Phillip Hammond, British Chancellor of the Exchequer, has suggested blockchain technology can be used to keep frictionless trade across the Irish border once Britain leaves the EU.
“There is technology becoming available (…) I don’t claim to be an expert on it but the most obvious technology is blockchain,” Hammond said during the on-going conservative conference where Brexit dominates.
With days now left to go until an historic summit and just weeks until Britain leaves the EU this March, the Irish border has risen as a difficult problem to solve.
One suggestion, which is unacceptable to Britain, is for Northern Ireland to continue operating within EU’s jurisdiction. Another suggestion, which no one wants, is putting checkpoints and a hard border.
Some within the conservative party have suggested customs can be managed away from the border, while the Prime Minister and supporters of a soft Brexit have come up with a complex arrangement whereby Britain sort of manages EU customs for goods that enter Britain and make their way to the EU.
That, of course, requires trust from the European Union that Britain will be able to appropriately manage this matter of money as tariffs may be applied at different rates and there may be rebates.
The Brexit whitepaper itself hinted at the use of blockchain tech, but now the Chancellor is making it explicit, passing the bucket to EU to respond.
The EU will have to consider two arguments. One against, given by the FT which basically descends into name-calling, and one argument we’ll briefly give in these pages.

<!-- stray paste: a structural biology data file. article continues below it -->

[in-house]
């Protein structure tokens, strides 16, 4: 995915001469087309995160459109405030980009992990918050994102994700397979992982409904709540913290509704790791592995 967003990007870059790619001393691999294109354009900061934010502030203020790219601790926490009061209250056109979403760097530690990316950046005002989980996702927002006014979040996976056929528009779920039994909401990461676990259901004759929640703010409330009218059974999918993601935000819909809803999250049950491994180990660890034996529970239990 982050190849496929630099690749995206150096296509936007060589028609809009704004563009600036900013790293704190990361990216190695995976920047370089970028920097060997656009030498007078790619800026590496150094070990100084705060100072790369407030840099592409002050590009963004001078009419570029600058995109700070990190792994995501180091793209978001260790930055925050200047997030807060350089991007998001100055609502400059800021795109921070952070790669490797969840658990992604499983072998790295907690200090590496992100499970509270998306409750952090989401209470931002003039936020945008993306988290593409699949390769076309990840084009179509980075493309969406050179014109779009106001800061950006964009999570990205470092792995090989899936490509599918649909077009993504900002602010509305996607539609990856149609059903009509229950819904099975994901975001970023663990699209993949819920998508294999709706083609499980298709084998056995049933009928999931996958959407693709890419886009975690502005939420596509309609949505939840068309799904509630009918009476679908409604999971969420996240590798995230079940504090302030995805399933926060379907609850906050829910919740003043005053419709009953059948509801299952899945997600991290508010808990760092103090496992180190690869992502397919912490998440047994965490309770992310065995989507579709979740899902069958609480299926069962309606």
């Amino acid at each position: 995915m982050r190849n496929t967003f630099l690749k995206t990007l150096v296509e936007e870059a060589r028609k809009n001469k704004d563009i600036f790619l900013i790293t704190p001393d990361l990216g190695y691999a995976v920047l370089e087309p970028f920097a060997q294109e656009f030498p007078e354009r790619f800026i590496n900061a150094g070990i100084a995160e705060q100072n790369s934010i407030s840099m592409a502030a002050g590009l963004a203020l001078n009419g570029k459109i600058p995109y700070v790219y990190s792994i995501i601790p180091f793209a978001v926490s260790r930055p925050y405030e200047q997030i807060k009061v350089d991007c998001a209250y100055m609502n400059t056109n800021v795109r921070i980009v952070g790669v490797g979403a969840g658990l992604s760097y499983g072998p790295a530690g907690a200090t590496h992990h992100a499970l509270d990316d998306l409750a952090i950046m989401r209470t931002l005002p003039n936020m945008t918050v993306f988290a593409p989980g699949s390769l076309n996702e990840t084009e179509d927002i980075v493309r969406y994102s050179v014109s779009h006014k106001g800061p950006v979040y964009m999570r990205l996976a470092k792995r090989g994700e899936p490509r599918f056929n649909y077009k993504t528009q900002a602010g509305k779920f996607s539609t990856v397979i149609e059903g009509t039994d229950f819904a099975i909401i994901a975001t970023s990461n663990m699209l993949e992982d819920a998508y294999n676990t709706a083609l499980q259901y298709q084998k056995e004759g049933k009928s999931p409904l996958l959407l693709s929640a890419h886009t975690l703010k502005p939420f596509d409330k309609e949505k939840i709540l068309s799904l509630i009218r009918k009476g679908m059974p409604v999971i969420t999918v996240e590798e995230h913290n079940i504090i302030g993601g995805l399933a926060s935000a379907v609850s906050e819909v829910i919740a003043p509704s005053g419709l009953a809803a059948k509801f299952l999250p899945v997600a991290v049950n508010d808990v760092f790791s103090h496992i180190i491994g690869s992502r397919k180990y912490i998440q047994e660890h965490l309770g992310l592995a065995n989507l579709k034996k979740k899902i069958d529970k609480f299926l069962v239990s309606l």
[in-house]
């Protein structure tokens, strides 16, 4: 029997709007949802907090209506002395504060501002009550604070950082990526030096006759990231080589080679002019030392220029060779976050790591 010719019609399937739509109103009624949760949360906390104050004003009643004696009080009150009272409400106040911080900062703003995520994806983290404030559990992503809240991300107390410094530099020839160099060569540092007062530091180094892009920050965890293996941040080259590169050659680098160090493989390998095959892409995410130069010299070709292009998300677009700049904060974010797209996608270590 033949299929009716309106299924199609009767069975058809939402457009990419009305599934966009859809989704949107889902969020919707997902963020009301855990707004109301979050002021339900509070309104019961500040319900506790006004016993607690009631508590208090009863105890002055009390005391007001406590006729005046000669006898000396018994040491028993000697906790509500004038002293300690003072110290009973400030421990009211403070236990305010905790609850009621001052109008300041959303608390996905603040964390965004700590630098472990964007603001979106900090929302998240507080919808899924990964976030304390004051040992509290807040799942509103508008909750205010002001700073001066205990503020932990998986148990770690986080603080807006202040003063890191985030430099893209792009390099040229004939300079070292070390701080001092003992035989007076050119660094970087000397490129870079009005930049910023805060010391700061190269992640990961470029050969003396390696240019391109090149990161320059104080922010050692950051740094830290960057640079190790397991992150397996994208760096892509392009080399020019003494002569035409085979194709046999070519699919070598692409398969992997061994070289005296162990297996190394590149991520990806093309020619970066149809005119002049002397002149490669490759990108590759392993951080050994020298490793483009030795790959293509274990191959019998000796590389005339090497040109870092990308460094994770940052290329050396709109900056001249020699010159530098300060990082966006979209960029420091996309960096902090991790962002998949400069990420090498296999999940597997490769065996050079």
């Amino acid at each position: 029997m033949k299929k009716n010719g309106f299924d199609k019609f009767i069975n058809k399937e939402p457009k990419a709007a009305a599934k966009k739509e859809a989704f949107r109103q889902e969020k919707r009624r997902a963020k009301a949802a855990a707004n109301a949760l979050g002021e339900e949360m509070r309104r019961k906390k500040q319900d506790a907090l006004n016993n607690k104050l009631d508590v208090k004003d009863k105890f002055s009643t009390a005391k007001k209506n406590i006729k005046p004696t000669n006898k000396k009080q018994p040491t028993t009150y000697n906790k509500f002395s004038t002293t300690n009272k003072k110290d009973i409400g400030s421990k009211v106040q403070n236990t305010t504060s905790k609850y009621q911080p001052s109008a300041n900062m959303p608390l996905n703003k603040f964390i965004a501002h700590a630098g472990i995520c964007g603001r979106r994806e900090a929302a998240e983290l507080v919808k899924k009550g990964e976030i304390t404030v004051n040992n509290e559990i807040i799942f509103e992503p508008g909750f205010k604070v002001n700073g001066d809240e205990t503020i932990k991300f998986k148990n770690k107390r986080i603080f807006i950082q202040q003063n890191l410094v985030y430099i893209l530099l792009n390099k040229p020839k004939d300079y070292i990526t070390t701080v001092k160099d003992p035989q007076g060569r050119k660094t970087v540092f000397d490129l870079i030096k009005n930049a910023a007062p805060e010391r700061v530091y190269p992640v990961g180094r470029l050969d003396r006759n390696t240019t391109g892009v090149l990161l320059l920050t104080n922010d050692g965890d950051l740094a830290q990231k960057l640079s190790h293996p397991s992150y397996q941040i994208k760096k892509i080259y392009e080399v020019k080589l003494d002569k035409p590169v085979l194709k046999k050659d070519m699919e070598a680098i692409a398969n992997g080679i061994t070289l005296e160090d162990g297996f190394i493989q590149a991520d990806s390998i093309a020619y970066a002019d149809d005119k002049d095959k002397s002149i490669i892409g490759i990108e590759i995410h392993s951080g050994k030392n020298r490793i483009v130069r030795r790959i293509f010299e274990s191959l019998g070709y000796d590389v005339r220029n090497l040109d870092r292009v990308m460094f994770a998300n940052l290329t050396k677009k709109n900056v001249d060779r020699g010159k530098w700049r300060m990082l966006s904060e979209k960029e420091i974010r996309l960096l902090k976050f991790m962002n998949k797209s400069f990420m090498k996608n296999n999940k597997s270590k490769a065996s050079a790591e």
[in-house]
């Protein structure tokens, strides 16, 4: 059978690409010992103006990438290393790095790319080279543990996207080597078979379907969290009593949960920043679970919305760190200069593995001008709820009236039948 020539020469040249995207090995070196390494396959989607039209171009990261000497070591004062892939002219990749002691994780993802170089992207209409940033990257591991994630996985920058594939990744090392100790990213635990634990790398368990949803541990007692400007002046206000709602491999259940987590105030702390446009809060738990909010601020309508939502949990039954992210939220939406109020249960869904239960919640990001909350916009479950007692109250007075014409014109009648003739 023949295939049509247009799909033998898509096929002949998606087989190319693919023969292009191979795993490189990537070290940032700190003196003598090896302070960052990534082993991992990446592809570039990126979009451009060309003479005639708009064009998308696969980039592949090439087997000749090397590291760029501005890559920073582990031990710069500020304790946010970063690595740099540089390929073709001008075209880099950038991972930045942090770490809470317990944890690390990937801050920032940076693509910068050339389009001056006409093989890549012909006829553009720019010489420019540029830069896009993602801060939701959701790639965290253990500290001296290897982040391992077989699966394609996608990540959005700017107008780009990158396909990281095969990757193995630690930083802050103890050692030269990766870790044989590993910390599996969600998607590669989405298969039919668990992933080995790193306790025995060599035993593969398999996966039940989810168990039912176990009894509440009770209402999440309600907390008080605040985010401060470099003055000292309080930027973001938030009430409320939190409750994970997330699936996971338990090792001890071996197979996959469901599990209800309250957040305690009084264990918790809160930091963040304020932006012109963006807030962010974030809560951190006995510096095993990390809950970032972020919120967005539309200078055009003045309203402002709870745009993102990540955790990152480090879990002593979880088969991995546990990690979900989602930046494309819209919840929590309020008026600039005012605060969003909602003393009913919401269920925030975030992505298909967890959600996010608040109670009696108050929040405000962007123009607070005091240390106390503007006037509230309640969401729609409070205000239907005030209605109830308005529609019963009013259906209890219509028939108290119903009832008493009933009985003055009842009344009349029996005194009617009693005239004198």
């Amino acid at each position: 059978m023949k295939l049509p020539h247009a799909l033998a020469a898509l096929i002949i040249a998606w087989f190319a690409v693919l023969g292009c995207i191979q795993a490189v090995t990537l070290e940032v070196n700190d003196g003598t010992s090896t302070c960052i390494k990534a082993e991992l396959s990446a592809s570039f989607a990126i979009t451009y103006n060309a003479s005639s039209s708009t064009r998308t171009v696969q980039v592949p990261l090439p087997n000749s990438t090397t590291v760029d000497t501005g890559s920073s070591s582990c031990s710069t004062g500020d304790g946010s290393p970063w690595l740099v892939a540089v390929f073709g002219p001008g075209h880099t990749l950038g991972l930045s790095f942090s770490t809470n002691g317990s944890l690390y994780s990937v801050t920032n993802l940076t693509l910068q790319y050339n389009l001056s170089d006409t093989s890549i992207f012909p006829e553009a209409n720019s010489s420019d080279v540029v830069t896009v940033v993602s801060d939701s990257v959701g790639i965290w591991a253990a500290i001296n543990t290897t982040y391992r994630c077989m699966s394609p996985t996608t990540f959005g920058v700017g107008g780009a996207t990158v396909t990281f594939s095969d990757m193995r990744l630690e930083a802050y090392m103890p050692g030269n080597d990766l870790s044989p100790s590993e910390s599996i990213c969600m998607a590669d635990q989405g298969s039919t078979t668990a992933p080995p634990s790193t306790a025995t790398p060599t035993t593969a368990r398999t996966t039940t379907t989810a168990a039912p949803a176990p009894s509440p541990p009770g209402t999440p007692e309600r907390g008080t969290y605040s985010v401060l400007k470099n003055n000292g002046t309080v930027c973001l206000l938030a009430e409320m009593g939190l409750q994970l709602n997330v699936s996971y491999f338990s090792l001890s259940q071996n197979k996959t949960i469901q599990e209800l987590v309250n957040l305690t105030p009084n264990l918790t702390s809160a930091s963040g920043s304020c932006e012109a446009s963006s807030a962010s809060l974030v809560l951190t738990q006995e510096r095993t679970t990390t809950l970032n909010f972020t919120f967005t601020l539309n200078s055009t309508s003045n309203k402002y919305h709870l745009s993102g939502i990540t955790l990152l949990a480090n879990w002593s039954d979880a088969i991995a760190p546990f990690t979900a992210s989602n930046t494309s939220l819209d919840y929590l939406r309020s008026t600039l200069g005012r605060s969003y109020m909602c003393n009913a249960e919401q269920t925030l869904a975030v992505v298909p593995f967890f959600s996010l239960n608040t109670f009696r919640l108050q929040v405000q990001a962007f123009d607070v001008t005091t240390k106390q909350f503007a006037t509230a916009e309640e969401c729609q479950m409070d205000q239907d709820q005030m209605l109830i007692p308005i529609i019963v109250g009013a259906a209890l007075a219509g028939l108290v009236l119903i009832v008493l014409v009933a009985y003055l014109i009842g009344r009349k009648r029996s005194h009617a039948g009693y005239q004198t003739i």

The idea is worth considering in our view and the main reason is because blockchain tech has found a use case as a co-ordinating platform where different parties can enter information which is then automatically shared by others and is unchangeable by others.
Just how workable this solution would be depends on how it is designed. Generally, the more distributed the shared ledger, the more trusted as it becomes more and more difficult to change as more and more nodes or copies of the ledger are replicated.
The issue in question concerns the movements of goods in and out of the country. These are public matters, so even a public blockchain, like ethereum, can be utilized.
One recent example where an ethereum based platform is being used was announced just recently. At a high level, it works as follows:
“Once instructions from the bank’s client are received, the bank creates a smart contract where the terms are laid. The ship owner then enters the information regarding the loading of the copper on the blockchain.
An inspector then checks the quality and gives the green-light or otherwise on the blockchain. The insurance company then confirms the goods are insured [on the blockchain].
If all is fine and all are satisfied, the tittle to the goods then moves from the seller to the buyer, with blockchain tech basically turning the paper letter of credit or bill of lading or any document into an immutable digital form.”
In other words, the blockchain here is just an open platform where everyone (or just EU and British authorities if so designed) can see what everyone else is stating, with inspectors checking for quality and so on.
FT of course is right to say that the blockchain “can’t poke its nose inside a lorry,” but it can allow everyone to co-ordinate in a way that makes information unchangable if it is so designed.
It therefore could work for the limited use case of co-ordination and for ensuring that shared data isn’t manipulated after it is shared. That can be coupled with plate recognition and so on, as well as penalties or even criminal offenses for lying, with some of the monetary aspects, like tariffs or rebates, potentially automated after British or EU authorities finalize the checks.